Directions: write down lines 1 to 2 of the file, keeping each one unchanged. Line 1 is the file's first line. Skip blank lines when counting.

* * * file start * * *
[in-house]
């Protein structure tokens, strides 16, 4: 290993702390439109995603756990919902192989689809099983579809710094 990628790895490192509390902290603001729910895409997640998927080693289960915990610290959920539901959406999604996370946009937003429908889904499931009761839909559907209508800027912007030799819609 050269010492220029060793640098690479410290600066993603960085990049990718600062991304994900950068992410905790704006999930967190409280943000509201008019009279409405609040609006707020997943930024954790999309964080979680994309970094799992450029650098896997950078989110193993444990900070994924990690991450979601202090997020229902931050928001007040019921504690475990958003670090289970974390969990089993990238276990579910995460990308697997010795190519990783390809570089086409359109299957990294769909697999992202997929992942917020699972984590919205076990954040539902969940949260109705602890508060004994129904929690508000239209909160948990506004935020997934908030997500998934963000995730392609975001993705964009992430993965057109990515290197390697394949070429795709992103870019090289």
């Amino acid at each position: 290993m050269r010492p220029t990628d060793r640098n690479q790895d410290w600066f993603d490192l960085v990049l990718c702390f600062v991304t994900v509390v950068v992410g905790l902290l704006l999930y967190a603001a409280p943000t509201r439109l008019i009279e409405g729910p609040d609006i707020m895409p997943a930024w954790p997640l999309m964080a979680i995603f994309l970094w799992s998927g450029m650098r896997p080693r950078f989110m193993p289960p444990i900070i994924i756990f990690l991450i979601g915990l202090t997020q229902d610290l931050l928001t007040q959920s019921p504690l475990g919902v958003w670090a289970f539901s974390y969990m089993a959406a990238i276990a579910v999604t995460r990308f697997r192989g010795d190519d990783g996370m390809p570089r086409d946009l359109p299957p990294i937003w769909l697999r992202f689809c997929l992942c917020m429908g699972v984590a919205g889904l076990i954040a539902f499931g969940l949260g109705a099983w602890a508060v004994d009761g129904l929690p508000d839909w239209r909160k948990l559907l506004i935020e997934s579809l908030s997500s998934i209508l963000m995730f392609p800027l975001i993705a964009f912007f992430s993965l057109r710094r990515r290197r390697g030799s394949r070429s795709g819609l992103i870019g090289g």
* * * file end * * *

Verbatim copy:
[in-house]
């Protein structure tokens, strides 16, 4: 290993702390439109995603756990919902192989689809099983579809710094 990628790895490192509390902290603001729910895409997640998927080693289960915990610290959920539901959406999604996370946009937003429908889904499931009761839909559907209508800027912007030799819609 050269010492220029060793640098690479410290600066993603960085990049990718600062991304994900950068992410905790704006999930967190409280943000509201008019009279409405609040609006707020997943930024954790999309964080979680994309970094799992450029650098896997950078989110193993444990900070994924990690991450979601202090997020229902931050928001007040019921504690475990958003670090289970974390969990089993990238276990579910995460990308697997010795190519990783390809570089086409359109299957990294769909697999992202997929992942917020699972984590919205076990954040539902969940949260109705602890508060004994129904929690508000239209909160948990506004935020997934908030997500998934963000995730392609975001993705964009992430993965057109990515290197390697394949070429795709992103870019090289």